The European Parliament, the Council and the Commission have agreed on how to coordinate the use of the 700 MHz band to bring mobile Internet services to all Europeans and new applications across borders, thus facilitating the introduction of 5G as of 2020. Frequencies in the sub-700 MHz band will remain available, as a priority, for broadcasting, thereby preserving Europe’s audiovisual model, which offers free-to-view public broadcasting.
Demand for wireless connectivity using smart phones and future 5G devices is continuously growing. By 2020 there will be nearly eight times as much mobile Internet traffic as today. This connectivity depends on radio spectrum – the key and finite resource for wireless communications. Since radio frequencies know no borders, the timing of spectrum release needs to be better coordinated at EU level to avoid interference. This will also help innovative services, such as connected cars, remote health care, smart cities or video streaming on the move to work across the continent.
Negotiators from the European Parliament, the Council and the Commission reached political agreement on December 15 on an EU-wide approach for the use of the ultra-high frequency (UHF) band (470-790 MHz) including the 700 MHz band (694-790 MHz). This agreement builds on a proposal presented by the Commission in February 2016. The Council reached its common position on 26 May and the Parliament (ITRE Committee) – on 10 November. Both institutions are expected to formally endorse the agreement in the coming weeks.
The agreement is also the first deal made under the Digital Single Market strategy presented by the Commission in May 2015.
Andrus Ansip, Vice-President for the Digital Single Market, welcomed the agreement: “Better spectrum coordination is vital to provide higher quality Internet to all Europeans. It paves the way for 5G, the next generation of communication networks, and the Internet of things. We made a first step today with a joint approach to use the 700 MHz band in the EU. We should go further and this is one of the main objectives of our new Electronic Communications Code and 5G action plan presented earlier this year. We should progress as swiftly on these initiatives which are essential to have first-class connectivity in the Digital Single Market. We struck a first agreement today, we should reach many more as soon as possible.”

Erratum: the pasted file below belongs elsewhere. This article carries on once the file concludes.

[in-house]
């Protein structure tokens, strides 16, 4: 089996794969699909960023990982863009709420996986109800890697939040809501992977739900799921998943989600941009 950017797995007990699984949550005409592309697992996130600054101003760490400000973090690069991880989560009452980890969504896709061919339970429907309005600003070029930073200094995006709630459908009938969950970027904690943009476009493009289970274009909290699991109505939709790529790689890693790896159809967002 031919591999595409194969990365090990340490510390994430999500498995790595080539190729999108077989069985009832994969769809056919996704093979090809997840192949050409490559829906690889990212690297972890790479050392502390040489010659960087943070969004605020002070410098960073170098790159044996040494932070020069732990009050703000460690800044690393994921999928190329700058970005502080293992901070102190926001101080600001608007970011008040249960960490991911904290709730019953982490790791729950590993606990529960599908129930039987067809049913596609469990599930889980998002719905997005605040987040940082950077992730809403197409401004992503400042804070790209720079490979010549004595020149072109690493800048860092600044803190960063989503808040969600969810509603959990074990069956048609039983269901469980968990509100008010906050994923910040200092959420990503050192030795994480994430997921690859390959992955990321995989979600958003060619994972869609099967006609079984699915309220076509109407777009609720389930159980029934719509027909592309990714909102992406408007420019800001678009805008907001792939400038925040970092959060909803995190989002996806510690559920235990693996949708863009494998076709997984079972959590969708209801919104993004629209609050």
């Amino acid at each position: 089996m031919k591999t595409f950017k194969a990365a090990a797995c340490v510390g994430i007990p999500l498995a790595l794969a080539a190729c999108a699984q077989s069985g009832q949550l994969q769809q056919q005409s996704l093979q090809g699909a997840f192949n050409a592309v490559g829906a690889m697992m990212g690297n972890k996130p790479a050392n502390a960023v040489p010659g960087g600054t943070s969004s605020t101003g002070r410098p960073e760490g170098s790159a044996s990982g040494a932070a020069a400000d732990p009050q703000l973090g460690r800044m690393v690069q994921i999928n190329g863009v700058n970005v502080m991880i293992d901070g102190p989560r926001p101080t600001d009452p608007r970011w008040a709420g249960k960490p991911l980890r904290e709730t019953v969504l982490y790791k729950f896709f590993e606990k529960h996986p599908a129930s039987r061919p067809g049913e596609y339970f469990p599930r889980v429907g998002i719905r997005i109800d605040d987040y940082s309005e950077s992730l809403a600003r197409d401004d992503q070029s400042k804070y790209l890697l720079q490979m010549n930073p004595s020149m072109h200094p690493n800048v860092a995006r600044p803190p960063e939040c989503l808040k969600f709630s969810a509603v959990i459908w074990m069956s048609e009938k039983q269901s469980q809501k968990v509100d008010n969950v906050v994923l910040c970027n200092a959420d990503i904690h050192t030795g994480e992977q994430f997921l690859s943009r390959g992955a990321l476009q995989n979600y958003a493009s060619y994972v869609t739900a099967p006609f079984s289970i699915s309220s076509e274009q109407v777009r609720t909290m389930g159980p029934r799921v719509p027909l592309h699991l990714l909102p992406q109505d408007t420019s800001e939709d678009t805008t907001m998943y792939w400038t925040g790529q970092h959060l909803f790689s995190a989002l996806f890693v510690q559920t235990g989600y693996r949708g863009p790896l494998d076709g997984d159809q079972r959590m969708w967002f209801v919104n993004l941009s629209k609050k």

Günther H. Oettinger, Commissioner for the Digital Economy and Society, said: “A coordinated strategy for the whole UHF band asserts our European vision. It ensures that Europeans can access innovative services and creative content on the move from their tablets and smartphones, as well as on smart TV sets at home. The coordinated release of the 700 MHz band is major leap forward on the Union’s path to 5G”.
The ultra-high frequency (UHF) band comprises the range 470-790 MHz and is currently used for digital terrestrial television and for wireless microphones in programme making and at special events. As a result of the agreement:
The coordinated approach laid down through this Decision links to the wider Commission proposals to reduce divergences between regulatory practices and for greater coordination of the assignment of radio spectrum outlined in the draft European Electronic Communications Code in September 2016. The Code proposes long licence durations, coupled with more stringent requirements to use spectrum effectively and efficiently. It also proposes to coordinate basic parameters, including the timing of assignments to ensure timely release of spectrum to the EU market and more converged spectrum policies across the EU with the aim to provide full wireless coverage across the EU.
The ultra-high frequency (UHF) band comprises the range 470-790 MHz and is currently used for digital terrestrial television and for wireless microphones for programme making and special events.
The agreement will provide more valuable spectrum for wireless broadband in the 700 MHz band by 30 June 2020. This band is ideal for providing high-quality internet to users whether they are indoors in a large city, in a small distant village or on a highway. Frequencies in the sub-700 MHz band will remain available, as a priority, for broadcasting, thereby preserving Europe’s audiovisual model, which offers free-to-view public broadcasting. However, the latter band could be flexibly used for other technologies or services in support of 5G innovation and in accordance with national broadcasting needs.